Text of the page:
Courtesy of Len Speiller

At a press conference at City Hall last Monday, Mayor Justin Elicker announced two new appointments to directorial positions in the Public Safety Communications Department and the Department of Elderly Services.

Kevin Stratton, who has worked in law enforcement for the last 25 years, will take on the role of director of public safety communications. He will oversee New Haven’s 911 telecommunications center, coordinating crisis responses for the fire department, police department and emergency medical services. The new acting director of the Department of Elderly Services will be Tomi Veale, who currently works with the city on youth programming. Vale will oversee the city’s support services for elderly citizens, including the three senior centers that are soon to reopen for the first time since the pandemic’s start.

“New Haven residents will be well-served by these two experienced and dedicated public servants,” Elicker said in a March 21 press release. “While very different jobs, both roles often serve at-risk individuals and vulnerable populations and we need strong, experienced leaders like Kevin Stratton and Tomi Veale to help ensure New Haveners’ needs in these areas are responded to in an effective, efficient and thoughtful way.”

Prior to taking on this position, Stratton served for 23 years with the Connecticut State Police, eventually attaining the rank of master sergeant. He also spent two years as the chief of staff for the police department of Shelton, Conn. Stratton is also a veteran of the United States Marine Corps, where he worked in administrative and intelligence roles.

As an executive officer for State Police Troops, Stratton also oversaw the department’s emergency 911 dispatchers for Public Safety Answering Point locations across Connecticut.

“As a former EMT, I know first-hand that when there is a medical, fire or public safety emergency, every second counts,” Elicker said. “I’m grateful that an experienced public safety professional like Kevin Stratton will be at the helm of our 911 telecommunications center so that New Haveners’ emergency calls are received and responded to in a professional and timely manner.” 

Stratton told the News that he has been a resident of New Haven for the past 15 years, and is excited to have a chance to serve the community where he lives.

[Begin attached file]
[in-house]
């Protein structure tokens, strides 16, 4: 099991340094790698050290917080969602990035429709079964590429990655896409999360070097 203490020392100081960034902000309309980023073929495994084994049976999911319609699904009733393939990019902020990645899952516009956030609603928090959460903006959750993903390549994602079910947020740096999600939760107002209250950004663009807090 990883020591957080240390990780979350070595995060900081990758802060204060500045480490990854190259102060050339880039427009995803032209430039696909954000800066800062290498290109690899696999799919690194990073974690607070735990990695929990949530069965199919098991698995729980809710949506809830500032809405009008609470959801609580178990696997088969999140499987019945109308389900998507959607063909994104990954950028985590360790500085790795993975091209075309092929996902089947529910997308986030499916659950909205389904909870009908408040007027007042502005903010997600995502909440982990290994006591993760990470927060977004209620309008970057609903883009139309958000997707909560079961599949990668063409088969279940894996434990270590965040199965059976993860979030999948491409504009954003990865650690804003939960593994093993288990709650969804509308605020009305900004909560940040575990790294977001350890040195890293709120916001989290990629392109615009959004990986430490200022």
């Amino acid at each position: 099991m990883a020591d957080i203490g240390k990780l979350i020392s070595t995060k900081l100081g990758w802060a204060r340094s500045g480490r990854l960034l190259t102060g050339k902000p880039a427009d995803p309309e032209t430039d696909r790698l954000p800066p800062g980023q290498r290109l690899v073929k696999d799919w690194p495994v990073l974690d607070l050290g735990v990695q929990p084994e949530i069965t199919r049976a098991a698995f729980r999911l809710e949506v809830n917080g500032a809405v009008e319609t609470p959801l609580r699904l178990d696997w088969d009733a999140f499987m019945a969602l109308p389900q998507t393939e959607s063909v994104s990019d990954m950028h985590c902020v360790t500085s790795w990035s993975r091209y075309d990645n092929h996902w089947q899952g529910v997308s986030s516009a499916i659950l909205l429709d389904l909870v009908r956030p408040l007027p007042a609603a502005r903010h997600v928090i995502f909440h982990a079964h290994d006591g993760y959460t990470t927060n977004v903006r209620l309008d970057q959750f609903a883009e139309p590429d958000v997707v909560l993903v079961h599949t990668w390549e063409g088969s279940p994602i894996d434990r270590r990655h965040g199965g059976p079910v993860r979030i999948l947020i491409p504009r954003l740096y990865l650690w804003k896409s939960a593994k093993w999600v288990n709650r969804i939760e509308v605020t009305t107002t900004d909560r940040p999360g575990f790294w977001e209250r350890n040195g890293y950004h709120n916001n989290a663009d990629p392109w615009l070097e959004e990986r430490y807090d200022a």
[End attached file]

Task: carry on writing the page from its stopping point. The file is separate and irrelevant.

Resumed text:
He has been appointed by Elicker for a four-year contract, replacing the now-retired George Peet. 

Stratton said that his first step in the new position will be to speak with the team of fire, police and emergency medical dispatchers to hear their suggestions for how the city’s system can improve. 

“I’ve worked with dispatchers my whole career, and know how important they are and what a vital role they play in providing a public safety response,” Stratton said. “Community is our number one responsibility, to make sure that we gather the correct information when people call 911 or report an emergency and then dispatch that correctly out to the first responders.”

In her new role with the Department of Elderly Services, Veale will oversee all of New Haven’s programming for senior citizens. This includes enriching activities, education initiatives and the city’s three senior centers, as well as case management and referral systems for residents struggling with critical medical, financial, legal or housing difficulties.

In January, Elicker announced that he would not reappoint Migdalia Castro to the head position in the department. Veale told the News that she will be taking on the position indefinitely. 

“[I’m looking forward to] working with the community, working with the elderly population, hearing their voices,” Veale said. “Being able to connect with them and connect them to resources.”

New Haven’s senior centers — the East Shore, Atwater and Dixwell Senior Centers — have been closed during the pandemic, but are scheduled to reopen on April 4 for three days a week. Veale said that she is excited for New Haven’s elderly residents to be able to access these spaces again and sees it as a chance for increased engagement and support.

Veale was born and raised in New Haven, and has worked for the city for a number of years, serving as acting youth services director in 2013 before taking on the role of program coordinator for the Youth@Work summer employment initiative. She is an adjunct professor of sociology at Gateway Community College, and is on the board of directors for multiple New Haven nonprofits. 

“We want our senior citizens to live healthy, happy and fulfilling lives, and the Department of Elderly Services helps make that possible in the City of New Haven,” Elicker said. “I’m grateful that Tomi Veale is willing to lead the city’s efforts.” 

Kevin Stratton begins in his new role Monday, while Tomi Veale’s term with the Elderly Services Department will begin on April 11.

Sylvan Lebrun is a Managing Editor of the Yale Daily News. She previously served as City Editor, and covered City Hall and nonprofits and social services in the New Haven area. She is a junior in Pauli Murray College majoring in Comparative Literature.